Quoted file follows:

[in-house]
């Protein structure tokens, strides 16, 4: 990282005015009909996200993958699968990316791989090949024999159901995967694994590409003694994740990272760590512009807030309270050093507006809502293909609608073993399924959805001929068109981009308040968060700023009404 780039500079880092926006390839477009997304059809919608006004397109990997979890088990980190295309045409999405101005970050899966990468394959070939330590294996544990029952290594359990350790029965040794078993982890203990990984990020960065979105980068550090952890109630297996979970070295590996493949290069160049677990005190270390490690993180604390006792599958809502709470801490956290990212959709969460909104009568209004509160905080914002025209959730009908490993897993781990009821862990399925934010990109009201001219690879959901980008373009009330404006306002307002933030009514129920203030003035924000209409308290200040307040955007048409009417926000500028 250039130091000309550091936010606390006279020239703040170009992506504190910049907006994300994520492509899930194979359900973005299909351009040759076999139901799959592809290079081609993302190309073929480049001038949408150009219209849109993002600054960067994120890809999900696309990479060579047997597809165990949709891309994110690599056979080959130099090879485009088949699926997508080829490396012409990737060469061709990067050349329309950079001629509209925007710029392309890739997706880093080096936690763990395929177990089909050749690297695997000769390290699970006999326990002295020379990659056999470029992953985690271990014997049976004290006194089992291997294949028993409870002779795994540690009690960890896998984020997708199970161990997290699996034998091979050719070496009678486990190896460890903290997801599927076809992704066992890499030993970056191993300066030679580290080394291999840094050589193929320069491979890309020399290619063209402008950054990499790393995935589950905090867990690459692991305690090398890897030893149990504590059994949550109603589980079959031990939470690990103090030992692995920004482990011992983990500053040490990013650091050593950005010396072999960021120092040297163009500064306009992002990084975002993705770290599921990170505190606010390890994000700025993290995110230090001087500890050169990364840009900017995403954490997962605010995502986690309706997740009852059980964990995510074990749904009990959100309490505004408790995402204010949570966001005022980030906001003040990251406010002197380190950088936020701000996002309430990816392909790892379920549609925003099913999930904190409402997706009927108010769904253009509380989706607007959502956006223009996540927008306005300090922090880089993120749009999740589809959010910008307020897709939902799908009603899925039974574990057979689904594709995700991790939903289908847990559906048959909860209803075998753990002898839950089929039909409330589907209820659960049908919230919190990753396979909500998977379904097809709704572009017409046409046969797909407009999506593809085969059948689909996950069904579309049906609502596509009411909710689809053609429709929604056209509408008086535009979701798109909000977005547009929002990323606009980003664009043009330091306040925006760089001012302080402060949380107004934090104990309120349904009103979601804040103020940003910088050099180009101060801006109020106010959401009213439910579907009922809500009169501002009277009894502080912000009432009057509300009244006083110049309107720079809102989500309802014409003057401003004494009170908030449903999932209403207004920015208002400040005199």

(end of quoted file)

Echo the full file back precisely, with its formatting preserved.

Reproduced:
[in-house]
């Protein structure tokens, strides 16, 4: 990282005015009909996200993958699968990316791989090949024999159901995967694994590409003694994740990272760590512009807030309270050093507006809502293909609608073993399924959805001929068109981009308040968060700023009404 780039500079880092926006390839477009997304059809919608006004397109990997979890088990980190295309045409999405101005970050899966990468394959070939330590294996544990029952290594359990350790029965040794078993982890203990990984990020960065979105980068550090952890109630297996979970070295590996493949290069160049677990005190270390490690993180604390006792599958809502709470801490956290990212959709969460909104009568209004509160905080914002025209959730009908490993897993781990009821862990399925934010990109009201001219690879959901980008373009009330404006306002307002933030009514129920203030003035924000209409308290200040307040955007048409009417926000500028 250039130091000309550091936010606390006279020239703040170009992506504190910049907006994300994520492509899930194979359900973005299909351009040759076999139901799959592809290079081609993302190309073929480049001038949408150009219209849109993002600054960067994120890809999900696309990479060579047997597809165990949709891309994110690599056979080959130099090879485009088949699926997508080829490396012409990737060469061709990067050349329309950079001629509209925007710029392309890739997706880093080096936690763990395929177990089909050749690297695997000769390290699970006999326990002295020379990659056999470029992953985690271990014997049976004290006194089992291997294949028993409870002779795994540690009690960890896998984020997708199970161990997290699996034998091979050719070496009678486990190896460890903290997801599927076809992704066992890499030993970056191993300066030679580290080394291999840094050589193929320069491979890309020399290619063209402008950054990499790393995935589950905090867990690459692991305690090398890897030893149990504590059994949550109603589980079959031990939470690990103090030992692995920004482990011992983990500053040490990013650091050593950005010396072999960021120092040297163009500064306009992002990084975002993705770290599921990170505190606010390890994000700025993290995110230090001087500890050169990364840009900017995403954490997962605010995502986690309706997740009852059980964990995510074990749904009990959100309490505004408790995402204010949570966001005022980030906001003040990251406010002197380190950088936020701000996002309430990816392909790892379920549609925003099913999930904190409402997706009927108010769904253009509380989706607007959502956006223009996540927008306005300090922090880089993120749009999740589809959010910008307020897709939902799908009603899925039974574990057979689904594709995700991790939903289908847990559906048959909860209803075998753990002898839950089929039909409330589907209820659960049908919230919190990753396979909500998977379904097809709704572009017409046409046969797909407009999506593809085969059948689909996950069904579309049906609502596509009411909710689809053609429709929604056209509408008086535009979701798109909000977005547009929002990323606009980003664009043009330091306040925006760089001012302080402060949380107004934090104990309120349904009103979601804040103020940003910088050099180009101060801006109020106010959401009213439910579907009922809500009169501002009277009894502080912000009432009057509300009244006083110049309107720079809102989500309802014409003057401003004494009170908030449903999932209403207004920015208002400040005199």